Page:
Hanoians flock to draw unemployment benefits

By Ngoc Thanh, Hoang Phuong   June 12, 2020 | 11:31 am GMT+7

Hundreds of people are flocking to the employment center in Hanoi every day for unemployment benefits after losing their jobs due to the Covid-19 outbreak.

A crowd gathered in front of the Hanoi Center of Employee Service- HCES in Hanoi’s Cau Giay District on the early morning of Thursday before the center is opened. The first ones come to wait in line almost two hours before the opening time at 6 a.m. These days, 80 percent of the files the center had received are for unemployment compensation. Those applying those files work in various fields, including salespersons, electronics technicians, accountants, garment workers, tour guides, and construction technicians. Within May, the center had received 11,700 of such files, up 41 percent against the same period last year in 71 percent against May 2018. In the first ten days of June, more than 4,500 files had been applied and in Wednesday alone, 431 new files had been admitted while 1,000 people had come to get help in finding jobs.

A crowd gathered in front of the Hanoi Center for Employee Service in Cau Giay District early on Thursday before it even opened. The first ones had arrived and stood in line almost two hours before it opened at 6 a.m.
So far, 80 percent of the applications the center receives is for unemployment benefits and others are people looking for jobs. The applicants include salespersons, electronics technicians, accountants, garment workers, tour guides, and construction engineer.
In May the center received 11,700 applications, 41 percent up from May last year and 71 percent up from May 2018. In the first 10 days of June more than 4,500 people had applied and on Wednesday alone, there were 431.

In accordance with the protocol to prevent Covid-19 spread, all people coming to the center must have their body temperatures checked.  Ung Doan Hung, a staff at the center, said in the past one month, he has checked temperature for around 700 people per day on an average day and 900 during peak days.  The man who gets his temperature checked is a 58-year-old technician at a taxi firm. He had lost his job since late April after working for 25 years. He had planned to work for a few years and kept paying for social insurance for 20 years in full so that he could get access to the retirement pension following the Law on Social Insurance, but the pandemic came and changed everything.  At this age I could hardly find a job anywhere, he said, adding that the college tuition of his son in the next two years would be a burden for him and his wife.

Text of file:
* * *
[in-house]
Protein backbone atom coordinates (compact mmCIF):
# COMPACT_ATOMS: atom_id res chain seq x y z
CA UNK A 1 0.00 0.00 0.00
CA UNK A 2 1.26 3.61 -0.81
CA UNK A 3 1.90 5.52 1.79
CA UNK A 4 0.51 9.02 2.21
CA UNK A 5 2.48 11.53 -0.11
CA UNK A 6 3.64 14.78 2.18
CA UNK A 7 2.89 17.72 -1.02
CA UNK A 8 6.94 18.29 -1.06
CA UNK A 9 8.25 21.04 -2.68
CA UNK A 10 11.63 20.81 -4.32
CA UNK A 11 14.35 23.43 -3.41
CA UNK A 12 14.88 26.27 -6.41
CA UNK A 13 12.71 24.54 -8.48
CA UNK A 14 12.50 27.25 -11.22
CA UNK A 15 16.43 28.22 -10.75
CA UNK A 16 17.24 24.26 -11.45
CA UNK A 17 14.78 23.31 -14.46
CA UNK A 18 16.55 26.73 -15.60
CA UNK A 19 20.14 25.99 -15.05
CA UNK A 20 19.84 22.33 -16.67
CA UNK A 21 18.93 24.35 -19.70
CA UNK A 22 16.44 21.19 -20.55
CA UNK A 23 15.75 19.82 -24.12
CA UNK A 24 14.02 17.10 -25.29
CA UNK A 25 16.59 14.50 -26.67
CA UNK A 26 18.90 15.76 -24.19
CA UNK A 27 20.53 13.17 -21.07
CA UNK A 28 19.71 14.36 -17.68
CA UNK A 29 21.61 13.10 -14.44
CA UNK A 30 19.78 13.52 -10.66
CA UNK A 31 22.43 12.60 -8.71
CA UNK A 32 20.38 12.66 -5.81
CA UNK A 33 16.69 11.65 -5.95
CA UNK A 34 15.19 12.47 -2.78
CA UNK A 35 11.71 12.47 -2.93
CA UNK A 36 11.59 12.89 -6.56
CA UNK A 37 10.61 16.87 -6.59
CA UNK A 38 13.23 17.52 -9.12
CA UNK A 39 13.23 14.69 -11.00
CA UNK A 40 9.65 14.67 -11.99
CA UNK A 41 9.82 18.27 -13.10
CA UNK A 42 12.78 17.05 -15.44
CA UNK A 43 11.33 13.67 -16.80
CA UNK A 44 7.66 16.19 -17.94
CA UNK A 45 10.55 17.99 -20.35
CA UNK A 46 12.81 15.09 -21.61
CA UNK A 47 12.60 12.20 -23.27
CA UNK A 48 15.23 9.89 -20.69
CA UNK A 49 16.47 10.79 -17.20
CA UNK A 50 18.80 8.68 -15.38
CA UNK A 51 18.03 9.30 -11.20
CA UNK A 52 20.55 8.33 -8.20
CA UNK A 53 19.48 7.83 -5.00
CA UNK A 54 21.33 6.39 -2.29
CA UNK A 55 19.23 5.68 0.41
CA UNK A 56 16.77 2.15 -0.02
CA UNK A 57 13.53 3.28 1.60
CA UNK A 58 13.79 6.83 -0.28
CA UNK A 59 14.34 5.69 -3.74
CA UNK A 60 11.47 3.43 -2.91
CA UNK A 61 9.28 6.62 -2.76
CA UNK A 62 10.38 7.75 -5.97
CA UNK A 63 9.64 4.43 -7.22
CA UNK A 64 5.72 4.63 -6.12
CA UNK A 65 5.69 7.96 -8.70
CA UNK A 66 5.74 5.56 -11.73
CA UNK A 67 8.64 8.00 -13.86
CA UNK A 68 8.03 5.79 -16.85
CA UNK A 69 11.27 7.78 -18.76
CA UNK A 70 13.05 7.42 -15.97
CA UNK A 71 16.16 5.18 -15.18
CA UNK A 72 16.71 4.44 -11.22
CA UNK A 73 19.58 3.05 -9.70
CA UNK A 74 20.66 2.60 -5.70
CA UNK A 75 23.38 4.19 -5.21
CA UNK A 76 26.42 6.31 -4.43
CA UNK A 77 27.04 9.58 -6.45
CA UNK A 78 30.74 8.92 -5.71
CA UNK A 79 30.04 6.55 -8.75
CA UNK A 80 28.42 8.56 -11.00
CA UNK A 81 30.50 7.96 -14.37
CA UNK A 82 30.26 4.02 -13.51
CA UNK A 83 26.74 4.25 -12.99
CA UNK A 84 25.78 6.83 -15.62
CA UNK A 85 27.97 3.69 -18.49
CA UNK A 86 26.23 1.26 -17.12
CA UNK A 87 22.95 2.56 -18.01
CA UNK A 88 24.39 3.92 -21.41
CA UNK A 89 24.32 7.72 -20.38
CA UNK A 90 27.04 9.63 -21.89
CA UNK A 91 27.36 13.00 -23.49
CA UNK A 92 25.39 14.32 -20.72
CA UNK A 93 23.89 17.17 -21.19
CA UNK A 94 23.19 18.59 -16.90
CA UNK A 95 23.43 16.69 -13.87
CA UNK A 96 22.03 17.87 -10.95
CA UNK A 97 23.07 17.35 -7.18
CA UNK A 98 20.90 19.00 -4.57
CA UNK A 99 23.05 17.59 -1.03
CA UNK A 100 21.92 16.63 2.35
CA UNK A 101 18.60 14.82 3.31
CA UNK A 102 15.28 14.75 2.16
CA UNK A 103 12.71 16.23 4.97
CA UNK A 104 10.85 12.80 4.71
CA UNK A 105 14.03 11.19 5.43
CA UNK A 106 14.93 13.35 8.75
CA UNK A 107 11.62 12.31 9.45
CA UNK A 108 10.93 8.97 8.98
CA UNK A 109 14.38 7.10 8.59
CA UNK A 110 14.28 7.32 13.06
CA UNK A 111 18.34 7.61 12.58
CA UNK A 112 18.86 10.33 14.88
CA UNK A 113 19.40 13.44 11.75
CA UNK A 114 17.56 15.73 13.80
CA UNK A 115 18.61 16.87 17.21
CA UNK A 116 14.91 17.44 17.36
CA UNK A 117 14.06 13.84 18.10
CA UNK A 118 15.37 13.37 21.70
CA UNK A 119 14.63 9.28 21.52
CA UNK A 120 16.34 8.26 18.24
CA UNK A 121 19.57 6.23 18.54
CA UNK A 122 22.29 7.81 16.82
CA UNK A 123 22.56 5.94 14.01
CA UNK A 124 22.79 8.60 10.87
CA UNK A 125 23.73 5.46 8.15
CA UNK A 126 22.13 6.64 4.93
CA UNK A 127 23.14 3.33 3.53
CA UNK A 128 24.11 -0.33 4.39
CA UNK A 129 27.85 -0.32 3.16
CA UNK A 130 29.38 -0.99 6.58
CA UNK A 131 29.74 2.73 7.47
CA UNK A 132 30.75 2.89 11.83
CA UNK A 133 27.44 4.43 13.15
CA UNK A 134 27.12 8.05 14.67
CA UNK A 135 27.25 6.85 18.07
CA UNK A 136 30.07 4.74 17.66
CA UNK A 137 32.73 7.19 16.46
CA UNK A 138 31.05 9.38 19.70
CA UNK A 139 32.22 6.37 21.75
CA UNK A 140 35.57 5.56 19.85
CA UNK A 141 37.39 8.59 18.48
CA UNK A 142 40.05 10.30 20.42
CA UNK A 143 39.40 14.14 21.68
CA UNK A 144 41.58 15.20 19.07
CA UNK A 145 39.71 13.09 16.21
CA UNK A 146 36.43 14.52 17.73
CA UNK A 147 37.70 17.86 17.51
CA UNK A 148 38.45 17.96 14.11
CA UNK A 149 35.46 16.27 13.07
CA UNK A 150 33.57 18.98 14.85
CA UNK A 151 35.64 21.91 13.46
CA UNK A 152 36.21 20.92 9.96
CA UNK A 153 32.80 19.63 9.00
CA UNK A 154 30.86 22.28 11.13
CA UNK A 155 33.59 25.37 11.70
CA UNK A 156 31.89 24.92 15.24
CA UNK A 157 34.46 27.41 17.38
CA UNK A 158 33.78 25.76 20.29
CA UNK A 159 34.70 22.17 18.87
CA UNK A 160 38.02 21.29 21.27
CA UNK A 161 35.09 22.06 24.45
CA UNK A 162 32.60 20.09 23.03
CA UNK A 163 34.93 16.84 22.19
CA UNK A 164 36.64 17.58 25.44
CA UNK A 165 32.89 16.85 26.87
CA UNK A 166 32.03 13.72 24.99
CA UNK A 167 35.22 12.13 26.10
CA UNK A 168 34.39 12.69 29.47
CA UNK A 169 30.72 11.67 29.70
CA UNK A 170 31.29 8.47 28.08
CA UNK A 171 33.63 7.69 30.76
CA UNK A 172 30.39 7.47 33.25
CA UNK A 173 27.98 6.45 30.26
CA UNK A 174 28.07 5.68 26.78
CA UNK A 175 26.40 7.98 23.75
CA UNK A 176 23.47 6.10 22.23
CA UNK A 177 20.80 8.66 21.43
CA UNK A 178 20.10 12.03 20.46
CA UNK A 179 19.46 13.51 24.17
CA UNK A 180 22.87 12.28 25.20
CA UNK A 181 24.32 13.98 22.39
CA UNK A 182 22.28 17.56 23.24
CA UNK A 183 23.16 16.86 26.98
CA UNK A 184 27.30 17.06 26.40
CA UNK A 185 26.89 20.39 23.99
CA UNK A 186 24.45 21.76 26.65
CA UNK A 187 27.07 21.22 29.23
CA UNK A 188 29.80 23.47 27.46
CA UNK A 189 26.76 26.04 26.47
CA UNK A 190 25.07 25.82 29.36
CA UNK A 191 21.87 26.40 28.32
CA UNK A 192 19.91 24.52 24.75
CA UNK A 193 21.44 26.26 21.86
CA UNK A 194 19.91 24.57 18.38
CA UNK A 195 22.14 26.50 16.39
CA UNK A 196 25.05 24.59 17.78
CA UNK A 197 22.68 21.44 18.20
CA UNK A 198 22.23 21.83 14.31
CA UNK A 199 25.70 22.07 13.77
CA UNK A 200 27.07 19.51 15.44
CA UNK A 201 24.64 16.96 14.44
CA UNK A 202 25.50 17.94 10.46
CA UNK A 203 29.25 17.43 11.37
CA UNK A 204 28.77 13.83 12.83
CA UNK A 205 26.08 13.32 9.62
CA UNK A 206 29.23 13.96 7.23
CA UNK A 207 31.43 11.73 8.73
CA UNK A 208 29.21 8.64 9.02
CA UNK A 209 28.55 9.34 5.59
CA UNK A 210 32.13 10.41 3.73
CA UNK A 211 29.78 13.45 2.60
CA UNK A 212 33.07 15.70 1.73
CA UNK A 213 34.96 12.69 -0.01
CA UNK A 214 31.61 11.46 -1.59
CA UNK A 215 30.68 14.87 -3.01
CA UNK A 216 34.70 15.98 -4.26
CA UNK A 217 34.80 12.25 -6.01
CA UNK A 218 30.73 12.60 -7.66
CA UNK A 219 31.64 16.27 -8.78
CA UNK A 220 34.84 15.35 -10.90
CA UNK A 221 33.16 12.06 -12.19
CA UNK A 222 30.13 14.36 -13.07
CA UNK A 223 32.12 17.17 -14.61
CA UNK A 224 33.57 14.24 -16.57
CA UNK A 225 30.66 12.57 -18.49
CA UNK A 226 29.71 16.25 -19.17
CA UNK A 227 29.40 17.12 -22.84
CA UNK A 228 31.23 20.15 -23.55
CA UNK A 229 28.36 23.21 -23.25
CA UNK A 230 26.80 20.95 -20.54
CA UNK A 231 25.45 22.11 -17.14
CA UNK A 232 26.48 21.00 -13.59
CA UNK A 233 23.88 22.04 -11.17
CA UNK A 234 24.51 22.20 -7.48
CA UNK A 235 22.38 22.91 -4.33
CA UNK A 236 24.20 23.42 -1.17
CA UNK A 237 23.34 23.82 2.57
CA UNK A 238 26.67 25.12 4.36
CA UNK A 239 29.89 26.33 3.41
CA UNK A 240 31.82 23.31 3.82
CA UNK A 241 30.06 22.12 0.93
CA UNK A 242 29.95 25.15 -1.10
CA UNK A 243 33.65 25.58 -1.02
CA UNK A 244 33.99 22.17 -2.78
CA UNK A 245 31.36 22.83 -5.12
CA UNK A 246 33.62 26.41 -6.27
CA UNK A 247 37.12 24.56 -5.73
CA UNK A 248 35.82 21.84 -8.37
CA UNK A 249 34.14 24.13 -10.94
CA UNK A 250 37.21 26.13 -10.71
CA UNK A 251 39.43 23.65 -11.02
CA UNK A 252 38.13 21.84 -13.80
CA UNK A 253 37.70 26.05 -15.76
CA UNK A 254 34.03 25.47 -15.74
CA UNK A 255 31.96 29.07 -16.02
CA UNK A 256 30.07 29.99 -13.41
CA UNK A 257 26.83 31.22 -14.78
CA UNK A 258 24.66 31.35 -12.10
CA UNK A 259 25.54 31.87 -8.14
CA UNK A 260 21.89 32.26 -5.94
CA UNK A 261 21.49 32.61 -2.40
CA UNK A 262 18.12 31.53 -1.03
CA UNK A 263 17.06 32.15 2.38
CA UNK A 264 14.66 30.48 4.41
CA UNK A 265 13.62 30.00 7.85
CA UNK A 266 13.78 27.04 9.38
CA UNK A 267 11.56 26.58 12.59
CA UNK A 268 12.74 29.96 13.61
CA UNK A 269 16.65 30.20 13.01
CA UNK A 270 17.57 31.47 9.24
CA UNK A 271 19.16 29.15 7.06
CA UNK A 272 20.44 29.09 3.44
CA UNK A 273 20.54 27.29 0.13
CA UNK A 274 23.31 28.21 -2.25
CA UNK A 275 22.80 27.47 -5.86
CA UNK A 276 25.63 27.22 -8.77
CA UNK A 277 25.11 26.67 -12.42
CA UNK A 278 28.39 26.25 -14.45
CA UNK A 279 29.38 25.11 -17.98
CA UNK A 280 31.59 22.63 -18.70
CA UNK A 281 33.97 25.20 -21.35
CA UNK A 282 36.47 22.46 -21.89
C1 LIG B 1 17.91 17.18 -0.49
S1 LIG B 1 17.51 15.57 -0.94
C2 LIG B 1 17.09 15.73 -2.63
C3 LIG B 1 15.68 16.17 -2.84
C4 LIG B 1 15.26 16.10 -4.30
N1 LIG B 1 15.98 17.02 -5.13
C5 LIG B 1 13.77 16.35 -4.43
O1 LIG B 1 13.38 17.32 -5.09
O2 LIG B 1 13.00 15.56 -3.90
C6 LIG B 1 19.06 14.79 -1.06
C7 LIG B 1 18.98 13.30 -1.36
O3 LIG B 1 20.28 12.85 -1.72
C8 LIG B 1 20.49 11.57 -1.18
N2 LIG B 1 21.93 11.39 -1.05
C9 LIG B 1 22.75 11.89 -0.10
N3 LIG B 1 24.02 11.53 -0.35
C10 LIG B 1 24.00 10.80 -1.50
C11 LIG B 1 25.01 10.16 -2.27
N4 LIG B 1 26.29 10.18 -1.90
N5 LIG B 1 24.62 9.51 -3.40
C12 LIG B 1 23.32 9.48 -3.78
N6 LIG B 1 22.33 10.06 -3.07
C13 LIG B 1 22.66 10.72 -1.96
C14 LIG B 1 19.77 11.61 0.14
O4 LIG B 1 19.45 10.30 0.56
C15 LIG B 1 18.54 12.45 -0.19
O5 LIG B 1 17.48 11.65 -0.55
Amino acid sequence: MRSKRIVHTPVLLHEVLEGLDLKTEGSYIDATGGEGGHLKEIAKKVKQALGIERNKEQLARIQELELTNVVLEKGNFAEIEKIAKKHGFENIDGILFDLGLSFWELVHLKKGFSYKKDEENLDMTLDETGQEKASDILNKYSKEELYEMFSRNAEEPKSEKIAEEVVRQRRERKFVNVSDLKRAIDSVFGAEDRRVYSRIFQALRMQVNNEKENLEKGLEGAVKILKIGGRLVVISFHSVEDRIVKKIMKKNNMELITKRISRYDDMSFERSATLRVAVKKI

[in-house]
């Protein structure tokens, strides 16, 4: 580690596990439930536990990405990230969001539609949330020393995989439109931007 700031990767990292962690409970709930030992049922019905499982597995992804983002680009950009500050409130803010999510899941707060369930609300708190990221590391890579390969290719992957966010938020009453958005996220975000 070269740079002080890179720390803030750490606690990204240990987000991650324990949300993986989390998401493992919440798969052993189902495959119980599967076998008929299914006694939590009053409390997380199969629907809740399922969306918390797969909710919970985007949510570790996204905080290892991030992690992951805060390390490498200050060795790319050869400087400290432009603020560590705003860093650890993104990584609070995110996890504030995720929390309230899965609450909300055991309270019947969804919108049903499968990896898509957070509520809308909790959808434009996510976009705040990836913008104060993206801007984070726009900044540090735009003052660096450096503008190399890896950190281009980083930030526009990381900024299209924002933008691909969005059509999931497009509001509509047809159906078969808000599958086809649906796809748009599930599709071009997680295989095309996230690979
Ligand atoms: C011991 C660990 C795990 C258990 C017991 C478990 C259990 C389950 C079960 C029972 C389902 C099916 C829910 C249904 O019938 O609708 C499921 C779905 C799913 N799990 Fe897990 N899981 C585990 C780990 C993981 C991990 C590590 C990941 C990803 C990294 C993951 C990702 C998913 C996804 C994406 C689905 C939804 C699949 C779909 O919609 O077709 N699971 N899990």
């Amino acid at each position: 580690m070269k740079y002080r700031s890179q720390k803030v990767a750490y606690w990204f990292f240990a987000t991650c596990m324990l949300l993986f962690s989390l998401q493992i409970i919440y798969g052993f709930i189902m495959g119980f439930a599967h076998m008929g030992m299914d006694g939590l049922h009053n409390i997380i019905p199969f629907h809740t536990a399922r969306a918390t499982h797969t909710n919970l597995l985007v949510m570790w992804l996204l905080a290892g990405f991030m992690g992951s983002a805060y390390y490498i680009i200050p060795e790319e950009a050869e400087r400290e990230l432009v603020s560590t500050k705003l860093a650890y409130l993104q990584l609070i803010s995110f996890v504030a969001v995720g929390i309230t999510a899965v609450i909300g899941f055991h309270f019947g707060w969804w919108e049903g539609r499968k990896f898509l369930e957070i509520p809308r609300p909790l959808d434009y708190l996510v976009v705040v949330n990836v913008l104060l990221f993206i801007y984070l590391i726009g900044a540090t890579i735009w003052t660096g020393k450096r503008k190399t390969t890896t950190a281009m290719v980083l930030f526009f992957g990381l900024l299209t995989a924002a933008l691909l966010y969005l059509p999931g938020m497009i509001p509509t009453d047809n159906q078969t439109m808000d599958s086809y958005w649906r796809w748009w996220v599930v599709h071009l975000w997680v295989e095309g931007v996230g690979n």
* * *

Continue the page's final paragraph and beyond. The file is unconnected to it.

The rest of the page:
Everyone coming to the center has their temperature checked for Covid-19 symptoms.
Ung Doan Hung, an employee at the center, said in the last one month he has been checking the temperatures of around 700 people per day on average and 900 on crowded days.
The man getting his temperature checked in the photo above is a 58-year-old technician at a taxi firm. He lost his job in late April after working for 25 years. He had planned to work for a few more years and pay social insurance for the full 20 years so that he could get a retirement pension, but the pandemic changed everything. "At this age I can hardly find a job anywhere," he said, adding that paying the college tuition of his son for the next two years would be a burden for him and his wife.

People rush into the center to get tickets that mark their ordinal numbers after the step of temperature check.

People rush into the center to get their queue tokens.

Data at the center show that among people applying for unemployment compensation, women under 35 make up more than 30 percent, women over 35 account for 30 percent. The ratio is 23 percent for men under 35 and 22 for men over 35.

Data from the center shows that of women account for 65 percent of people applying for unemployment benefits.